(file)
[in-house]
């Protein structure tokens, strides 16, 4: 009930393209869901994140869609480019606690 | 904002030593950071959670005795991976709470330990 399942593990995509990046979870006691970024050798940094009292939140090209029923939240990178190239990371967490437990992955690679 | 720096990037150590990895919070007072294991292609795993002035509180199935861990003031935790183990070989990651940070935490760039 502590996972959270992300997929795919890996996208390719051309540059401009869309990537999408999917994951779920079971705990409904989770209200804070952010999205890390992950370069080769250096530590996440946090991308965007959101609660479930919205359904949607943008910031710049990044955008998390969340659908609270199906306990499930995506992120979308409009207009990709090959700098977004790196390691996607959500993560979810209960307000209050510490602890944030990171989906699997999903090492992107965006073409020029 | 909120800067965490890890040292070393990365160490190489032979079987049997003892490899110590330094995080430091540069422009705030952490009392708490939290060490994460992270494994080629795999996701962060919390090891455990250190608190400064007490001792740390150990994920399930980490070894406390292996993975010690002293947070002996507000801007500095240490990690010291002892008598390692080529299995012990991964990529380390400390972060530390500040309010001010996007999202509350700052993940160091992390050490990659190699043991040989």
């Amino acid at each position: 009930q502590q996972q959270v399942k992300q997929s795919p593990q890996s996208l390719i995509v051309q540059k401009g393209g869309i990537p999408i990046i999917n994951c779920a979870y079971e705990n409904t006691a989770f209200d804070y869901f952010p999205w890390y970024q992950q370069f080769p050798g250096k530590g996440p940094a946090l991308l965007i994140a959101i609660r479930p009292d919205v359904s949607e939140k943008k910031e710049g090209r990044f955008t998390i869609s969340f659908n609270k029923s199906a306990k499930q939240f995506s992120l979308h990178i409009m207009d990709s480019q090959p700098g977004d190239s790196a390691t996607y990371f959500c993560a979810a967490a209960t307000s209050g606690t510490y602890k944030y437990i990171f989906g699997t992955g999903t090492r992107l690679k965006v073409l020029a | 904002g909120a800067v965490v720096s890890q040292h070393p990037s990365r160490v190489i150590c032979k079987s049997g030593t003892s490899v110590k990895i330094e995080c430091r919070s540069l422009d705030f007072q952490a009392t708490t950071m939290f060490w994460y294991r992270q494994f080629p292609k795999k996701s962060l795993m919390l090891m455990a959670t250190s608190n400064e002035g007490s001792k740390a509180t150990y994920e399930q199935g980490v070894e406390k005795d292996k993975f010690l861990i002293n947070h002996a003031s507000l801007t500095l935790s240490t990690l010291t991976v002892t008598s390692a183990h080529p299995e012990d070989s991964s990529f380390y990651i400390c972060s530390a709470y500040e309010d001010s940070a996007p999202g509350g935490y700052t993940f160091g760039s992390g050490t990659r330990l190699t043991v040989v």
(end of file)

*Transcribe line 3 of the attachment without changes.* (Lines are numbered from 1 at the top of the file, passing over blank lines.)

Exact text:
């Amino acid at each position: 009930q502590q996972q959270v399942k992300q997929s795919p593990q890996s996208l390719i995509v051309q540059k401009g393209g869309i990537p999408i990046i999917n994951c779920a979870y079971e705990n409904t006691a989770f209200d804070y869901f952010p999205w890390y970024q992950q370069f080769p050798g250096k530590g996440p940094a946090l991308l965007i994140a959101i609660r479930p009292d919205v359904s949607e939140k943008k910031e710049g090209r990044f955008t998390i869609s969340f659908n609270k029923s199906a306990k499930q939240f995506s992120l979308h990178i409009m207009d990709s480019q090959p700098g977004d190239s790196a390691t996607y990371f959500c993560a979810a967490a209960t307000s209050g606690t510490y602890k944030y437990i990171f989906g699997t992955g999903t090492r992107l690679k965006v073409l020029a | 904002g909120a800067v965490v720096s890890q040292h070393p990037s990365r160490v190489i150590c032979k079987s049997g030593t003892s490899v110590k990895i330094e995080c430091r919070s540069l422009d705030f007072q952490a009392t708490t950071m939290f060490w994460y294991r992270q494994f080629p292609k795999k996701s962060l795993m919390l090891m455990a959670t250190s608190n400064e002035g007490s001792k740390a509180t150990y994920e399930q199935g980490v070894e406390k005795d292996k993975f010690l861990i002293n947070h002996a003031s507000l801007t500095l935790s240490t990690l010291t991976v002892t008598s390692a183990h080529p299995e012990d070989s991964s990529f380390y990651i400390c972060s530390a709470y500040e309010d001010s940070a996007p999202g509350g935490y700052t993940f160091g760039s992390g050490t990659r330990l190699t043991v040989v």